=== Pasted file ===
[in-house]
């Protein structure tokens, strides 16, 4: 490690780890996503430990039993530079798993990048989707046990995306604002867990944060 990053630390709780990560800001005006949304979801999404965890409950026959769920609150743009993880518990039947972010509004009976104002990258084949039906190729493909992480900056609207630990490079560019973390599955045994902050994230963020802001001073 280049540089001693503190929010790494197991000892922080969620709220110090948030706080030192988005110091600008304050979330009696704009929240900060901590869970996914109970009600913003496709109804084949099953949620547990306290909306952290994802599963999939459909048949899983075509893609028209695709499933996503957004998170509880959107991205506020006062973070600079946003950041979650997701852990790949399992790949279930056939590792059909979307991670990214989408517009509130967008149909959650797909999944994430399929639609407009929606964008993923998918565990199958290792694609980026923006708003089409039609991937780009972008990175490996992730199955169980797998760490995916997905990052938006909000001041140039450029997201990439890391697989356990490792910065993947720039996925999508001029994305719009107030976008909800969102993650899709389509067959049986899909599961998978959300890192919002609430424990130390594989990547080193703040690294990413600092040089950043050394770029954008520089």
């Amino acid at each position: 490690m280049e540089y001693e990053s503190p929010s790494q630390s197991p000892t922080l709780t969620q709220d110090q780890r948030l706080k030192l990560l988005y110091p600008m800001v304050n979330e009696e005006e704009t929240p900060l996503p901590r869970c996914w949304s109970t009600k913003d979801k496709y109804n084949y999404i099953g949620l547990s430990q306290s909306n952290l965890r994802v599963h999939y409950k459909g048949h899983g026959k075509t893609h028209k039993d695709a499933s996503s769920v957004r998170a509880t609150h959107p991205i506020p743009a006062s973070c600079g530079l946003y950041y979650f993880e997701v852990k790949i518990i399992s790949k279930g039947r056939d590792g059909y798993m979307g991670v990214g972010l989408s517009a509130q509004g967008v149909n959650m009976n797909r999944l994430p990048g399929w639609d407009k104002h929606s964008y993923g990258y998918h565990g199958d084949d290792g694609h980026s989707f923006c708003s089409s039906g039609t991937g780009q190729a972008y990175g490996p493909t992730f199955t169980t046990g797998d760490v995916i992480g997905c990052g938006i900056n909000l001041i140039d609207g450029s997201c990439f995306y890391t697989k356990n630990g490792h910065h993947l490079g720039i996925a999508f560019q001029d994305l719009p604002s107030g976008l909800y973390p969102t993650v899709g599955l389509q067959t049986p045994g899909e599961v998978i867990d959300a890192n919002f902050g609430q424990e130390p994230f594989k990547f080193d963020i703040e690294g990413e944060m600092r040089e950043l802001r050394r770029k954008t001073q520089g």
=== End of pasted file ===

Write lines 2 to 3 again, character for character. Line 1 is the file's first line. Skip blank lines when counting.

């Protein structure tokens, strides 16, 4: 490690780890996503430990039993530079798993990048989707046990995306604002867990944060 990053630390709780990560800001005006949304979801999404965890409950026959769920609150743009993880518990039947972010509004009976104002990258084949039906190729493909992480900056609207630990490079560019973390599955045994902050994230963020802001001073 280049540089001693503190929010790494197991000892922080969620709220110090948030706080030192988005110091600008304050979330009696704009929240900060901590869970996914109970009600913003496709109804084949099953949620547990306290909306952290994802599963999939459909048949899983075509893609028209695709499933996503957004998170509880959107991205506020006062973070600079946003950041979650997701852990790949399992790949279930056939590792059909979307991670990214989408517009509130967008149909959650797909999944994430399929639609407009929606964008993923998918565990199958290792694609980026923006708003089409039609991937780009972008990175490996992730199955169980797998760490995916997905990052938006909000001041140039450029997201990439890391697989356990490792910065993947720039996925999508001029994305719009107030976008909800969102993650899709389509067959049986899909599961998978959300890192919002609430424990130390594989990547080193703040690294990413600092040089950043050394770029954008520089």
């Amino acid at each position: 490690m280049e540089y001693e990053s503190p929010s790494q630390s197991p000892t922080l709780t969620q709220d110090q780890r948030l706080k030192l990560l988005y110091p600008m800001v304050n979330e009696e005006e704009t929240p900060l996503p901590r869970c996914w949304s109970t009600k913003d979801k496709y109804n084949y999404i099953g949620l547990s430990q306290s909306n952290l965890r994802v599963h999939y409950k459909g048949h899983g026959k075509t893609h028209k039993d695709a499933s996503s769920v957004r998170a509880t609150h959107p991205i506020p743009a006062s973070c600079g530079l946003y950041y979650f993880e997701v852990k790949i518990i399992s790949k279930g039947r056939d590792g059909y798993m979307g991670v990214g972010l989408s517009a509130q509004g967008v149909n959650m009976n797909r999944l994430p990048g399929w639609d407009k104002h929606s964008y993923g990258y998918h565990g199958d084949d290792g694609h980026s989707f923006c708003s089409s039906g039609t991937g780009q190729a972008y990175g490996p493909t992730f199955t169980t046990g797998d760490v995916i992480g997905c990052g938006i900056n909000l001041i140039d609207g450029s997201c990439f995306y890391t697989k356990n630990g490792h910065h993947l490079g720039i996925a999508f560019q001029d994305l719009p604002s107030g976008l909800y973390p969102t993650v899709g599955l389509q067959t049986p045994g899909e599961v998978i867990d959300a890192n919002f902050g609430q424990e130390p994230f594989k990547f080193d963020i703040e690294g990413e944060m600092r040089e950043l802001r050394r770029k954008t001073q520089g």